248. Memorandum of Conversation0


  • US-German Relations (Part 1 of 9 Parts)1


  • United States
    • The President
    • Arnold Lissance (Interpreter)
  • Germany
    • The Chancellor
    • Hermann Kusterer (Interpreter)

After an exchange of pleasantries and some discussion of local history, the President told the Chancellor of the close relationship which the American people felt for the German people, and added that he was [Page 654] especially pleased this meeting could take place so early in both their administrations.

The Chancellor was grateful for the personal privilege of meeting with the President in this private atmosphere. He noted, too, there were no serious problems between the US and Germany.

The President said the US wanted to draw the curtain over the past, work side by side, and try to live peacefully together with the other peoples of this planet. This was a major challenge. Despite the great progress in the physical sciences, comparable progress had not been made in political science, in the science of people learning to live peacefully together.

The President reminded the Chancellor that US commitments to the Federal Republic and Berlin were far reaching. He then went on to say he considered the Chancellor one of the ablest world leaders and therefore looked to the Chancellor for suggestions for improving the Atlantic partnership and reducing East-West tensions. He especially hoped that during these two days of talks, he and the Chancellor would succeed in pinpointing possible new approaches for dealing with some of the major problems facing both their countries.

At the conclusion of the talk, the President told the Chancellor he felt the conversations had been fruitful and helpful. He reassured the Chancellor of the US trust and confidence in him and promised that he could rely fully on US faith and trust.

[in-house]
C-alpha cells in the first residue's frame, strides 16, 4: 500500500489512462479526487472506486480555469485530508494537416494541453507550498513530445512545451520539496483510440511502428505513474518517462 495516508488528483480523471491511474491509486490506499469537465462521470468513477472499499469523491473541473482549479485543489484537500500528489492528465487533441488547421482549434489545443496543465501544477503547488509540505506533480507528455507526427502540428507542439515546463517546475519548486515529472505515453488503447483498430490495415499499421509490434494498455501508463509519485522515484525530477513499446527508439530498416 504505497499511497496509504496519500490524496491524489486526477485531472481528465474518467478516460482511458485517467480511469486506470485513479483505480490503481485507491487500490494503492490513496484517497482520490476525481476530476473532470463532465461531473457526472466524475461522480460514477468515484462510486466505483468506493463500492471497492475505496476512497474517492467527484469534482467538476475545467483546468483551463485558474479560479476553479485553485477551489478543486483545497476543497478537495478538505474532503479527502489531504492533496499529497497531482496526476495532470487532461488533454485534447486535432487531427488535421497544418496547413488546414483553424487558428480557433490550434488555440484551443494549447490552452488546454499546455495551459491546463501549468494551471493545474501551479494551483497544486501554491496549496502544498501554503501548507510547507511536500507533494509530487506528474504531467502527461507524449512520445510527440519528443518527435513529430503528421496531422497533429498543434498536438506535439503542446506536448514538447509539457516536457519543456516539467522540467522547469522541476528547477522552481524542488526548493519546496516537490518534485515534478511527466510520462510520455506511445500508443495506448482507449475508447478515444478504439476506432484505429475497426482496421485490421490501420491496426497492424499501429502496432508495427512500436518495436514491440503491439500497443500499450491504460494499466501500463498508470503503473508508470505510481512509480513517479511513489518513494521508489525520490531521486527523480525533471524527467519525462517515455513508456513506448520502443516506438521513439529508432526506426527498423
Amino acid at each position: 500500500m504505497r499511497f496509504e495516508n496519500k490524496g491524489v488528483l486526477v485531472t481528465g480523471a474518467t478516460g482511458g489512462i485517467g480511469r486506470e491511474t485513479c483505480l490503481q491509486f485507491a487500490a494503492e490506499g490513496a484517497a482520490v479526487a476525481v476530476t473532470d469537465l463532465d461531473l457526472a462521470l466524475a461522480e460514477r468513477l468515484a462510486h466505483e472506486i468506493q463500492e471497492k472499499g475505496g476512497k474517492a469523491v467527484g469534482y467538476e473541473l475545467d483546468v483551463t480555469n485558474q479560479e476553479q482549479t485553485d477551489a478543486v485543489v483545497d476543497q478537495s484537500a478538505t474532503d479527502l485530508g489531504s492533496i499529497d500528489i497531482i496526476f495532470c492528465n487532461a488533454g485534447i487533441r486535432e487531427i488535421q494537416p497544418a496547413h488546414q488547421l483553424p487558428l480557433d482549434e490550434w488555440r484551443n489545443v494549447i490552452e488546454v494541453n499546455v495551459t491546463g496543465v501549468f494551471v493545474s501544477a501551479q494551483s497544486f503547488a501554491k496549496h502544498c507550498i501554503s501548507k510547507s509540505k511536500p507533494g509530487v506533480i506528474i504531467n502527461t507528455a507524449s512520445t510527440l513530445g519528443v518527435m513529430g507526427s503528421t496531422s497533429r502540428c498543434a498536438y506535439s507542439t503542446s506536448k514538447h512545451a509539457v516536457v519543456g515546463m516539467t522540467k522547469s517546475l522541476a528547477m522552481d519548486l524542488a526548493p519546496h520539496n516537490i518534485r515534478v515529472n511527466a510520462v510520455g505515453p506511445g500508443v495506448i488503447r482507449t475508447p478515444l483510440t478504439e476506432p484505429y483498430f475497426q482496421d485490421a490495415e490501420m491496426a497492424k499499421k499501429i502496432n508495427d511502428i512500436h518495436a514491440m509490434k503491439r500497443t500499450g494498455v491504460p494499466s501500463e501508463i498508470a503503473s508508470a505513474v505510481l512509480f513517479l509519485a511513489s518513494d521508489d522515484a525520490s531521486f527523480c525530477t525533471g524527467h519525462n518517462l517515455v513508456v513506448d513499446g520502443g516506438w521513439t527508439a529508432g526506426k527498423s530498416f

The Chancellor said he appreciated this. He hoped their exchanges would always be candid and full. Even though his comments might sometimes not be diplomatic, the President could always be sure they were honest and straightforward.

The President said he preferred this kind of relationship. He, too, did not want to get bogged down in striped pants diplomacy. It was most important that the two of them understand and trust one another and maintain the closest possible working relationship.

  1. Source: Department of State, Conference Files: Lot 66 D 110, CF 2354. Secret; Exdis. The source text bears no drafting information, but it was approved by the White House on January 14, 1964. The Chancellor visited the Texas White House December 28–29.
  2. Parts 2, 4, and 5 are printed as Documents 249, 250, and 251. Parts 3 (European economic problems) and 6–9 (German defense budget, German assistance to less-developed countries, offset payments, and Cuba) are in Department of State, Conference Files: Lot 66 D 110, CF 2354.